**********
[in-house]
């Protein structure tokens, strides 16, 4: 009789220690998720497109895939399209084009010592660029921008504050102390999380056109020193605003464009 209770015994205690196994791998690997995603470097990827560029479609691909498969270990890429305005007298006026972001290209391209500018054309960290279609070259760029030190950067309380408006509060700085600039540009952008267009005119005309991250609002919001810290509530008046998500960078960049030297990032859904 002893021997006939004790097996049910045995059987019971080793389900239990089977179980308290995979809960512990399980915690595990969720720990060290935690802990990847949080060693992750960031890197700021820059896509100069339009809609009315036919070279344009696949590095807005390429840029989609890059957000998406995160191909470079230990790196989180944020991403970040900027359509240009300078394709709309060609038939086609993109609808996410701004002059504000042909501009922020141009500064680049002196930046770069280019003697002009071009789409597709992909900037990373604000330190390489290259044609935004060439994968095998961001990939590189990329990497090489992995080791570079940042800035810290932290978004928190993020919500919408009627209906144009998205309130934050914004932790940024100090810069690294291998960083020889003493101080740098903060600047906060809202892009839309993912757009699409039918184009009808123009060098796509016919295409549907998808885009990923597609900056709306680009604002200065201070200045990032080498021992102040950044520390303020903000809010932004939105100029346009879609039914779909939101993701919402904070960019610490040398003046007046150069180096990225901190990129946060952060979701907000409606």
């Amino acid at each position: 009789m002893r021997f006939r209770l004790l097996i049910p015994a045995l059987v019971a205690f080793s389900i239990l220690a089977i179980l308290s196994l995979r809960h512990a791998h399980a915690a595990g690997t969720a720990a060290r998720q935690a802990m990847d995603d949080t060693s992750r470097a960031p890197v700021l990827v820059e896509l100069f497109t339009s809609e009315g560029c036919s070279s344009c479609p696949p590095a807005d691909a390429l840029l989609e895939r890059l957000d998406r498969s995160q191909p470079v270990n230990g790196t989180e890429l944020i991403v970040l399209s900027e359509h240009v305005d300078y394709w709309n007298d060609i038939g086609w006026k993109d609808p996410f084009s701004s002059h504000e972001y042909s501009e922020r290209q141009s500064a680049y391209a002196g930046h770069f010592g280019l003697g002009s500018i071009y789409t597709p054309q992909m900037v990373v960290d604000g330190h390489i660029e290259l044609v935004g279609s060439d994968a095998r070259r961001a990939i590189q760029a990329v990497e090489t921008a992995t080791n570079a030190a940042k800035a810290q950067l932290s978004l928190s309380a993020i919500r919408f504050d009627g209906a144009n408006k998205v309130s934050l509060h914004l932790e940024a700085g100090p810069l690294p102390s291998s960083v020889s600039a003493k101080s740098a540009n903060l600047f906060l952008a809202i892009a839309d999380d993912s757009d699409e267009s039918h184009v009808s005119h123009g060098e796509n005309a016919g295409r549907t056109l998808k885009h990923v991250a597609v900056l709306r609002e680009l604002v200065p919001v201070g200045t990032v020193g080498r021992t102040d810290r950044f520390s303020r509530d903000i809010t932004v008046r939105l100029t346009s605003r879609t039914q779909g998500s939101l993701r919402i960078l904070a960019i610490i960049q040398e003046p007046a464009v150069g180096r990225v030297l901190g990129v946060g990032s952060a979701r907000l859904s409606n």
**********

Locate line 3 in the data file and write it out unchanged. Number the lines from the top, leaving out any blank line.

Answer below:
């Amino acid at each position: 009789m002893r021997f006939r209770l004790l097996i049910p015994a045995l059987v019971a205690f080793s389900i239990l220690a089977i179980l308290s196994l995979r809960h512990a791998h399980a915690a595990g690997t969720a720990a060290r998720q935690a802990m990847d995603d949080t060693s992750r470097a960031p890197v700021l990827v820059e896509l100069f497109t339009s809609e009315g560029c036919s070279s344009c479609p696949p590095a807005d691909a390429l840029l989609e895939r890059l957000d998406r498969s995160q191909p470079v270990n230990g790196t989180e890429l944020i991403v970040l399209s900027e359509h240009v305005d300078y394709w709309n007298d060609i038939g086609w006026k993109d609808p996410f084009s701004s002059h504000e972001y042909s501009e922020r290209q141009s500064a680049y391209a002196g930046h770069f010592g280019l003697g002009s500018i071009y789409t597709p054309q992909m900037v990373v960290d604000g330190h390489i660029e290259l044609v935004g279609s060439d994968a095998r070259r961001a990939i590189q760029a990329v990497e090489t921008a992995t080791n570079a030190a940042k800035a810290q950067l932290s978004l928190s309380a993020i919500r919408f504050d009627g209906a144009n408006k998205v309130s934050l509060h914004l932790e940024a700085g100090p810069l690294p102390s291998s960083v020889s600039a003493k101080s740098a540009n903060l600047f906060l952008a809202i892009a839309d999380d993912s757009d699409e267009s039918h184009v009808s005119h123009g060098e796509n005309a016919g295409r549907t056109l998808k885009h990923v991250a597609v900056l709306r609002e680009l604002v200065p919001v201070g200045t990032v020193g080498r021992t102040d810290r950044f520390s303020r509530d903000i809010t932004v008046r939105l100029t346009s605003r879609t039914q779909g998500s939101l993701r919402i960078l904070a960019i610490i960049q040398e003046p007046a464009v150069g180096r990225v030297l901190g990129v946060g990032s952060a979701r907000l859904s409606n």